Sources say Turkey could help oversee Gaza crossings
Turkey could be given a central role in supervising the border crossings with the Gaza Strip as part of a deal to repair ties between Israel and Turkey, according to Arab diplomatic sources, the Lebanese Ad-Diyar reported newspaper yesterday.
The relationship between Israel and Turkey has deteriorated dramatically since the Israeli naval commando raid on the Gaza-bound aid flotilla on May 31 in which nine Turkish citizens (including one with dual Turkish-Amerian citizenship ) were killed.
According to the Lebanese newspaper report, Turkey would supervise all humanitarian aid entering Gaza, as well as commit to preventing the entry of weapons and money destined for Hamas. In this position, Turkey would play a meaningful role in lifting the blockade of Gaza and play the role of a central figure in the Middle East, which will enable the Islamic country to mediate between Israel and the Arab world in the future, as Turkey has sought in the past, the paper said.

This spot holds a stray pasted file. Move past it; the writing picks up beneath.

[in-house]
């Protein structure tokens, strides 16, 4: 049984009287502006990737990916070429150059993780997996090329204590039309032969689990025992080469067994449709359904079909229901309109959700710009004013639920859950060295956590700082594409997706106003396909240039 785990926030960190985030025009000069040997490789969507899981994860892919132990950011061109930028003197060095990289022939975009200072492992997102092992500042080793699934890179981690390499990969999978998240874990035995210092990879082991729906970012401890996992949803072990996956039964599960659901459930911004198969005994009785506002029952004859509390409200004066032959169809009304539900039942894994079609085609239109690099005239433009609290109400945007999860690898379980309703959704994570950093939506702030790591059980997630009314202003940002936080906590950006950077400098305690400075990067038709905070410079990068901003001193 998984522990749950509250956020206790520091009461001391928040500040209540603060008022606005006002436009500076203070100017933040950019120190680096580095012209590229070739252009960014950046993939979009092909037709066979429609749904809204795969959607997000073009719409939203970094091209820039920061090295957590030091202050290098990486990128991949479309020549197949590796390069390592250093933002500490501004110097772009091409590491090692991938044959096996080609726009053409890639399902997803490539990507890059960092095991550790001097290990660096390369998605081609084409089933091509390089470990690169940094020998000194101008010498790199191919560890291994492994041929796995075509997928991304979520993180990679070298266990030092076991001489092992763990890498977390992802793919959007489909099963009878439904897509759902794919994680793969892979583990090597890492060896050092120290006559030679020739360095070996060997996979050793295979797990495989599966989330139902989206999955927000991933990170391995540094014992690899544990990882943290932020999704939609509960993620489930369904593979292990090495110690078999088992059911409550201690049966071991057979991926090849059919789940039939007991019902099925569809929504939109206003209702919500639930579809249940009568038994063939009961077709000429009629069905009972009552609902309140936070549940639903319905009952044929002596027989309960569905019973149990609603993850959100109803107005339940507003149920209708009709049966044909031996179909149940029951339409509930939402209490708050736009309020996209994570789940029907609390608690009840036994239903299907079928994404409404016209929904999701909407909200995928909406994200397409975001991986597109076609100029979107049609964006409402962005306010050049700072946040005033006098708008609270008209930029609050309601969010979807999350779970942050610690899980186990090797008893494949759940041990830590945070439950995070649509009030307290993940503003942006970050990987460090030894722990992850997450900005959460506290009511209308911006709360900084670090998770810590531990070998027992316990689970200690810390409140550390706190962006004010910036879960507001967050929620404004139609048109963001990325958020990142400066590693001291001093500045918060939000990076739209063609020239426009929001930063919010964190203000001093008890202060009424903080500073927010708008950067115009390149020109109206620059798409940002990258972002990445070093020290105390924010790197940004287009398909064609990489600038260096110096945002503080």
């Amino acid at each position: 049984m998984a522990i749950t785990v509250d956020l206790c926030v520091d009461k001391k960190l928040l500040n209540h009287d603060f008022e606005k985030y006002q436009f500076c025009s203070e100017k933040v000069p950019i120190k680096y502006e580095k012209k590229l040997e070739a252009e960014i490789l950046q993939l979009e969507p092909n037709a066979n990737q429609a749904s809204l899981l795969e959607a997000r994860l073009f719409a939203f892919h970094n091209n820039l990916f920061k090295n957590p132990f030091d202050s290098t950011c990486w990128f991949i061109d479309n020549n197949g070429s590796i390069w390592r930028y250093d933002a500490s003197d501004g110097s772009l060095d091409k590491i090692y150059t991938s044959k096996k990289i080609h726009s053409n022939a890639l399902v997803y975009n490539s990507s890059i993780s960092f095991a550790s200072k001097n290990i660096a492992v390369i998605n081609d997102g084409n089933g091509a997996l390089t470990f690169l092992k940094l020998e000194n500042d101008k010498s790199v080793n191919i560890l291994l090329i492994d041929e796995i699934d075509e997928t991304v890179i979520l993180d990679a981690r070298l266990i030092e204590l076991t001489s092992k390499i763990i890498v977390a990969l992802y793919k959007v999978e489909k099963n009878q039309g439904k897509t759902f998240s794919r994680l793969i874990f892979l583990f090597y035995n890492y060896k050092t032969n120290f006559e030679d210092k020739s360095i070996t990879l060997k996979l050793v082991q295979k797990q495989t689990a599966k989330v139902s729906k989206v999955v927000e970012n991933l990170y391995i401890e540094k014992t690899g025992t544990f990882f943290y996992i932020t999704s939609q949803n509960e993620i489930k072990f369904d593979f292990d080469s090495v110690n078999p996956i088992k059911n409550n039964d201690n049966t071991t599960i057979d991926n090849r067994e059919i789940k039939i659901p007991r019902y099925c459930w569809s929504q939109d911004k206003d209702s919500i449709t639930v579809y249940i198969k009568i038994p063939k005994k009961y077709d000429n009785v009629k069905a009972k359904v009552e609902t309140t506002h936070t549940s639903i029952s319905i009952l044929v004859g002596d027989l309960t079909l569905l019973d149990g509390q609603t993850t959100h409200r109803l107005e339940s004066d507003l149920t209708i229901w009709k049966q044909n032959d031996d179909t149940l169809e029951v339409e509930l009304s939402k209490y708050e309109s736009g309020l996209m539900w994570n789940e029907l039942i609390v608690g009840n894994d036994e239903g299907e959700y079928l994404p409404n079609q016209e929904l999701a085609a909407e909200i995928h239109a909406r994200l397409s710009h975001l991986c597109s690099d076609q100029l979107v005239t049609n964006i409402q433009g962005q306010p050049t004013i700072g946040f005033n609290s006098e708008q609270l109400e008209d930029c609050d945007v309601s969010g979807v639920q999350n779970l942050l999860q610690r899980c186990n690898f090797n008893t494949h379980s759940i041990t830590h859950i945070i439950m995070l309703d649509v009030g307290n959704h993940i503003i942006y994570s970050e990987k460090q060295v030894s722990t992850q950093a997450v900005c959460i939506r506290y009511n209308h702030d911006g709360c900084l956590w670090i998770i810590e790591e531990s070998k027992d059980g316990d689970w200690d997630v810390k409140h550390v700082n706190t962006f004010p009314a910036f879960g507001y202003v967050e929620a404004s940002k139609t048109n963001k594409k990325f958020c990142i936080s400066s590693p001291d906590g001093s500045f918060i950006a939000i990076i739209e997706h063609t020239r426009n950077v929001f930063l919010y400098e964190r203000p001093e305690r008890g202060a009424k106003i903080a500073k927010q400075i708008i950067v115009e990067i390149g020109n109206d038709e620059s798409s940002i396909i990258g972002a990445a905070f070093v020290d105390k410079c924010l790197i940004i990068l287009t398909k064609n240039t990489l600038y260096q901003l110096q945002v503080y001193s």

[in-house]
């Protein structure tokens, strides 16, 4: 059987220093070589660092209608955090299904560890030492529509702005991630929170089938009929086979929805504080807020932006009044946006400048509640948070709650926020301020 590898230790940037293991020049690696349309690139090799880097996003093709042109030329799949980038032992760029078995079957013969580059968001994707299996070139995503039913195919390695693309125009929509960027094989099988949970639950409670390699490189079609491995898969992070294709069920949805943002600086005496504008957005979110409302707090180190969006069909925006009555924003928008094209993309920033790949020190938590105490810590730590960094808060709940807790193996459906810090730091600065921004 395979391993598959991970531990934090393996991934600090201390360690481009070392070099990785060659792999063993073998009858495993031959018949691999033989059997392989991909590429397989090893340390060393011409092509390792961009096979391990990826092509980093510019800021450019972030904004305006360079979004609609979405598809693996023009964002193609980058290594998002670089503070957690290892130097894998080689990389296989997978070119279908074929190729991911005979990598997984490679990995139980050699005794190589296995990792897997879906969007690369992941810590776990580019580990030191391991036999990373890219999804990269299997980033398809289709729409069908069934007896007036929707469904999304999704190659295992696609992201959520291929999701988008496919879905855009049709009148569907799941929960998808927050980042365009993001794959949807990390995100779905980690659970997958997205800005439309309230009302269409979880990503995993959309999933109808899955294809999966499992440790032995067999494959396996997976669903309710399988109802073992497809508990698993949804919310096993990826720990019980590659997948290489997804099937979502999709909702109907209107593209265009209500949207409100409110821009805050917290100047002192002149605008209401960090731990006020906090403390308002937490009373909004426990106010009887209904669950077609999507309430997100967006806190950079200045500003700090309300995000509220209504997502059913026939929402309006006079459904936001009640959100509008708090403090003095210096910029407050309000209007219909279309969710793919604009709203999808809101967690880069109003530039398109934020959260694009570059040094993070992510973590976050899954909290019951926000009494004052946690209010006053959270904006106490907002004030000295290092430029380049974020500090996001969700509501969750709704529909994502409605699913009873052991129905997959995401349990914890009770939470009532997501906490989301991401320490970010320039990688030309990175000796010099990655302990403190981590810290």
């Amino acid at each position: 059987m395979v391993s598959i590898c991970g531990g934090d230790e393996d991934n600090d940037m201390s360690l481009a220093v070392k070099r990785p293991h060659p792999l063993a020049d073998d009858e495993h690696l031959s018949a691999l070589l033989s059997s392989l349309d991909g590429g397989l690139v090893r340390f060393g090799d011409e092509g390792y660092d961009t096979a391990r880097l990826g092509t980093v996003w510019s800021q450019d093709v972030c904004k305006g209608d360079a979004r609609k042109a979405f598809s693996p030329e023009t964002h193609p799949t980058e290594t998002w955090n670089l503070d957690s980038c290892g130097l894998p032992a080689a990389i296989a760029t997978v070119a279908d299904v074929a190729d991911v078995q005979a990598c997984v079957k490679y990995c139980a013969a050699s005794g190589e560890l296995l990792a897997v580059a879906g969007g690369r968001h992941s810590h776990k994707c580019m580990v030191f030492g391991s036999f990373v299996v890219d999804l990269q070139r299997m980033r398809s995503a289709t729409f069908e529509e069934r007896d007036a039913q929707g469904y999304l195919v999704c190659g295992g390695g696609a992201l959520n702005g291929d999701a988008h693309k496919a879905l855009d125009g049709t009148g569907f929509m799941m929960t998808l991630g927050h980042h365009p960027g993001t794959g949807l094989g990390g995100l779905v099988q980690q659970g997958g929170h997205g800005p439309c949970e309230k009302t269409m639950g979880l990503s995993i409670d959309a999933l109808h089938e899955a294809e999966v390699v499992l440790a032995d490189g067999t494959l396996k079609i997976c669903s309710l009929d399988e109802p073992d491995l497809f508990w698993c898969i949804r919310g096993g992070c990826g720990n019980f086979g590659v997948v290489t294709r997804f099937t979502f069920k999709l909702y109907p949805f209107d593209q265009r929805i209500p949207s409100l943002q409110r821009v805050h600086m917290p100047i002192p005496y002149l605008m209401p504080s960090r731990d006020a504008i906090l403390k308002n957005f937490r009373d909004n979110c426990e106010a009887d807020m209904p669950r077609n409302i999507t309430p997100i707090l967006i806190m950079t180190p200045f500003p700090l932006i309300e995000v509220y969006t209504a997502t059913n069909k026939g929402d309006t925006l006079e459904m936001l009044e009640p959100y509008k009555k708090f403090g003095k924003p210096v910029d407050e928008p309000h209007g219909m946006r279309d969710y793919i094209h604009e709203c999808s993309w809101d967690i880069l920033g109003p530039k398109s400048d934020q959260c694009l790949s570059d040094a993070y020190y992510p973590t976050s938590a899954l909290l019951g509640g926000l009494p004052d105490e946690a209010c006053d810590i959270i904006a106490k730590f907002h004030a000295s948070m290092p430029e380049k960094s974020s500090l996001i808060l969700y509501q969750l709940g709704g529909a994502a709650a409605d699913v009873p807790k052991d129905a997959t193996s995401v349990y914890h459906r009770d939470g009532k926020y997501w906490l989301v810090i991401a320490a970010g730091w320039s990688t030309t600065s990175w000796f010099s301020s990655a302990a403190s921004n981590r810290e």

The report has not been confirmed by Turkish or Israeli officials.
On Friday, Turkish President Abdullah Gul told the French daily Le Monde that Israel must make amends to be forgiven for a commando assault on the Gaza-bound aid flotilla, including apologizing for the attack and paying compensation.
Gul added that if Israel made no move to heal the rift, then Turkey could even decide to break diplomatic ties.
In an interview published on Friday, Gul said the fatal Israeli attack at the end of May was a "crime" - one that might have been carried out by the likes of Al-Qaida rather than a sovereign state. "It seems impossible to me to forgive or forget, unless there are some initiatives that could change the situation," Gul was quoted as saying in Le Monde. Asked what these might be, he said: "Firstly, to seek a pardon and to establish some sort of compensation." He added that he also wanted to see an independent inquiry into the botched raid and a discussion on lifting Israel's blockade of Gaza.
Asked if Turkey might break relations with Israel if nothing was done, Gul said: "Anything is possible."